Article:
21 Books I Want To Read In 2021

Happy New Year, my angels!! I hope you all had a wonderful holiday season!

It’s my favorite time of the year (the end, that is) where I get to make a gigantic list of books that I may never get to! I’ve loved looking through all of the books everyone is excited for in the new year, and I couldn’t pass up making one myself.

With all of the shit that we have and continue to endure this year, I need some wholesome book discussions to distract me from the harshness of reality. What better way to do that then ranting and raving about 21 books I’m excited to read? (There’s not one.)

Judging from last years 20 Books I Want To Read In 2020, and the fact that I’m starting grad school in January, I doubt I’ll read every book on this list, but this is all about having fun! Plus, I hope making this list encourages me to read books outside of school, which I rarely ever do, and maybe I won’t feel so burned out like I did during undergrad — fingers-crossed!

Now, enough of my incessant blabbering. Let’s get into my 21 Books I Want To Read In 2021!



As you probably guessed, my list contains a ton of classics, but I made it my mission to throw in a few contemporaries and fantasies to: A) spice up my typical reading style and B) have options other than classics in case grad school puts me in the mood to set them all on fire haha!

(Disclaimer: I would never in my life want to Fahrenheit 451 my books — this is an exaggeration.)


Rebecca – Daphne du Maurier

Much like the foods that look too good to eat, I tend to save the books I’m most excited about for a rainy day. Daphne du Maurier’s Rebecca is a prime example of this.

I’ve been wanting to read Rebecca ever since I discovered du Maurier, but I keep putting it off for the “right time.” What better time will there ever be other than the present? 2021 is going to be the year that I read all of the books I’ve been meaning to for years, mark my words!

Anxious People – Fredrik Backman

Not a specific book that I’ve been dying to read, but an author I’ve been dying to read!

Fredrik Backman is an author I’ve always wanted to try out, mainly based on his beautiful book covers, but, for some reason, I have yet to pick up anything from him. When Anxious People released, I decided it was time to give ol’ Backman a go. As a person who is absolutely riddled with anxiety, I’d like to see what this book is all about. I’ve heard only good things about Backman’s writing, and I’m excited to finally give his books a try!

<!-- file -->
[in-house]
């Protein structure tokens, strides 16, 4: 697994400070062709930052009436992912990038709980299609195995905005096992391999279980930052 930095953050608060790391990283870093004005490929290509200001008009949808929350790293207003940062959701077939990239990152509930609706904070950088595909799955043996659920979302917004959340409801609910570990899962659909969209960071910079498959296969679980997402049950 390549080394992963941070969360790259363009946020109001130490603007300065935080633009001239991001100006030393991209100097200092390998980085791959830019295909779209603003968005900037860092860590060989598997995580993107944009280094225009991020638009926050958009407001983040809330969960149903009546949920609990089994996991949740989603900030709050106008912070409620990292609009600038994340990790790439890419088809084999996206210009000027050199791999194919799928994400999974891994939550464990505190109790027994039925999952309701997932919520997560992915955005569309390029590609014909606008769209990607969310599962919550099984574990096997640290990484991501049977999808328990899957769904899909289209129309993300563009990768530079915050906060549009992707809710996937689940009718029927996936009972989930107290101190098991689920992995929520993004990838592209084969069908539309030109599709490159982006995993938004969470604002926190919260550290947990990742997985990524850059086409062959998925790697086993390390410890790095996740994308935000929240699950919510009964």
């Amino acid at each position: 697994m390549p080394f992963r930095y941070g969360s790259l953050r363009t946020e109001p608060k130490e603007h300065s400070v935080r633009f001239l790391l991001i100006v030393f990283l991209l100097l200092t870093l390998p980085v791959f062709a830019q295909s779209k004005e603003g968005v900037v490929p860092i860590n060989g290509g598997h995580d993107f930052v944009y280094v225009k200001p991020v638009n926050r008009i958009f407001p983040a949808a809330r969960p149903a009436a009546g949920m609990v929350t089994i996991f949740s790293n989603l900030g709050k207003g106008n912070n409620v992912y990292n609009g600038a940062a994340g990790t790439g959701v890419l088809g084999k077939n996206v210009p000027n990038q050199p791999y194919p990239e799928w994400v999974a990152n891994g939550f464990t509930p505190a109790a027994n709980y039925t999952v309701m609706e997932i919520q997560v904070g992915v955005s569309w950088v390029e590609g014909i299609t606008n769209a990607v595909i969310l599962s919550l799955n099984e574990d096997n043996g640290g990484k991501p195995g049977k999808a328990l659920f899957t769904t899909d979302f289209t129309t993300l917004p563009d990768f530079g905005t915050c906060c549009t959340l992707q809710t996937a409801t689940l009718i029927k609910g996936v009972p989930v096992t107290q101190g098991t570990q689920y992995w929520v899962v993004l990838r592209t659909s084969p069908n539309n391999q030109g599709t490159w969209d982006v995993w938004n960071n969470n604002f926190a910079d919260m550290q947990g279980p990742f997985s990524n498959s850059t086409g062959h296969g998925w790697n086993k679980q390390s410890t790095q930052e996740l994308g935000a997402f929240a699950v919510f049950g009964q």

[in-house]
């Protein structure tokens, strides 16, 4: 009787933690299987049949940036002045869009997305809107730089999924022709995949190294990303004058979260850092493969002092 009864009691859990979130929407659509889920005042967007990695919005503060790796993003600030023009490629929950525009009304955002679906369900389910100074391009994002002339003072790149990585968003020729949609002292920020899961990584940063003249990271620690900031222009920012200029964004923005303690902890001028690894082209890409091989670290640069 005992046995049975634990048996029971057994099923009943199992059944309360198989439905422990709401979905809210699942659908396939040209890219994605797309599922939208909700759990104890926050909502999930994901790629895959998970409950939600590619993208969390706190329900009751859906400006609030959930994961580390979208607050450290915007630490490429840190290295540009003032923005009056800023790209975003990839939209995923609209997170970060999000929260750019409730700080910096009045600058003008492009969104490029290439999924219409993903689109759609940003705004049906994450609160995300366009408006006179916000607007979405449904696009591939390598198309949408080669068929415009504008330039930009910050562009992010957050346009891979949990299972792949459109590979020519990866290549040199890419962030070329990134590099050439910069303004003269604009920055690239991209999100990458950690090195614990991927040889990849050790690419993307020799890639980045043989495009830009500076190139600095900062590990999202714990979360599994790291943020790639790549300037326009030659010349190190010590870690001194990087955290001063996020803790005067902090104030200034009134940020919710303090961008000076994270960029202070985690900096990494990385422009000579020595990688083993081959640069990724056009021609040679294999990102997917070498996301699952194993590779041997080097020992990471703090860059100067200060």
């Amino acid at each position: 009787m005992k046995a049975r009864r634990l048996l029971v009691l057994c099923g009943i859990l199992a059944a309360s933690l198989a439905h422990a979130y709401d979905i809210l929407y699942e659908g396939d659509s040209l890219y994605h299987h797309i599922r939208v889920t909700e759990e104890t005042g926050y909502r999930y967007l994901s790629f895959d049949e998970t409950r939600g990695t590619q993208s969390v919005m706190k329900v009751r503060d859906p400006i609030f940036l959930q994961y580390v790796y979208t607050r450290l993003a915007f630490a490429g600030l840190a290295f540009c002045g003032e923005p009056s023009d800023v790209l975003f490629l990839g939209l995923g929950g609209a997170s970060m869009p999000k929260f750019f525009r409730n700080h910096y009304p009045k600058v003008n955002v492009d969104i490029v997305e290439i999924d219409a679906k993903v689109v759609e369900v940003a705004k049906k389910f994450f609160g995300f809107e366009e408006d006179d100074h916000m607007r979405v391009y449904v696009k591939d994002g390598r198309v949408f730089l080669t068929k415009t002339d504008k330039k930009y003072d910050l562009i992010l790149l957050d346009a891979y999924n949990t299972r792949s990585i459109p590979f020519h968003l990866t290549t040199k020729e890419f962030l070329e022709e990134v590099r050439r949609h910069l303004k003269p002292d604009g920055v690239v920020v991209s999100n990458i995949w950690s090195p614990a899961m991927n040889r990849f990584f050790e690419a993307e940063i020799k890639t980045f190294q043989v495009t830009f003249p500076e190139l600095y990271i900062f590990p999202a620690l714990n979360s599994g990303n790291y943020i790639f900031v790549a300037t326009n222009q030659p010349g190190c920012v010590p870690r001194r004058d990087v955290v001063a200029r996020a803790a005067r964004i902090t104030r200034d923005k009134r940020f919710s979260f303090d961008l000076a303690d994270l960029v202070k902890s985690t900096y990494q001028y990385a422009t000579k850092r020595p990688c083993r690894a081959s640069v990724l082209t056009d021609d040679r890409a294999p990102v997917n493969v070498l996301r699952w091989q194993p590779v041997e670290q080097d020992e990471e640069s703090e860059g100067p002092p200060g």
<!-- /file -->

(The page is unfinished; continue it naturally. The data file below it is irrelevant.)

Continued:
The Memory Police – Yōko Ogawa

As a lover of George Orwell’s 1984, it would be a disgrace to not include The Memory Police in books I want to read in the new year. From what I’ve heard and read, Ogawa’s dystopian novel resembles and includes a similar state surveillance/mind-altering theme to 1984, which is right up my ally. I am a little scared because I’ve heard a few mixed reviews about The Memory Police, but I’m trying my best to keep it unbiased!

Les Misérables – Victor Hugo

The remarkable and gigantic French Revolution tragedy: Les Misérables by Victor Hugo.

Future Zoe here. This book is actually about the June Rebellion of 1832 (thank you mphtheatregirl!), not the French Revolution. Always double check your research, kids!

When the film adaptation released in 2012 with Anne Hathaway, I feel like everyone and their mother was talking about this story. To be honest, I never watched the movie (yikes, I know), but I like to blame my ignorant adolescence for that. 15-year-old Zoe was more interested in Breaking Dawn Part 2‘s release, apparently, but I can’t really blame her.

I’ve been studying French and French culture for the past few years, and it’s inspired me to read more French literature (how many times do I need to use the word “French” in one sentence?). I’m not gonna lie, the popularity and hype over the film Les Misérables made me choose this novel as my first French book — mainly because I love comparing the book to the movie (especially if it’s good!). I would really like to finish the book before watching the movie, and it’s a whopping 1400+ pages, so I better get started pretty soon!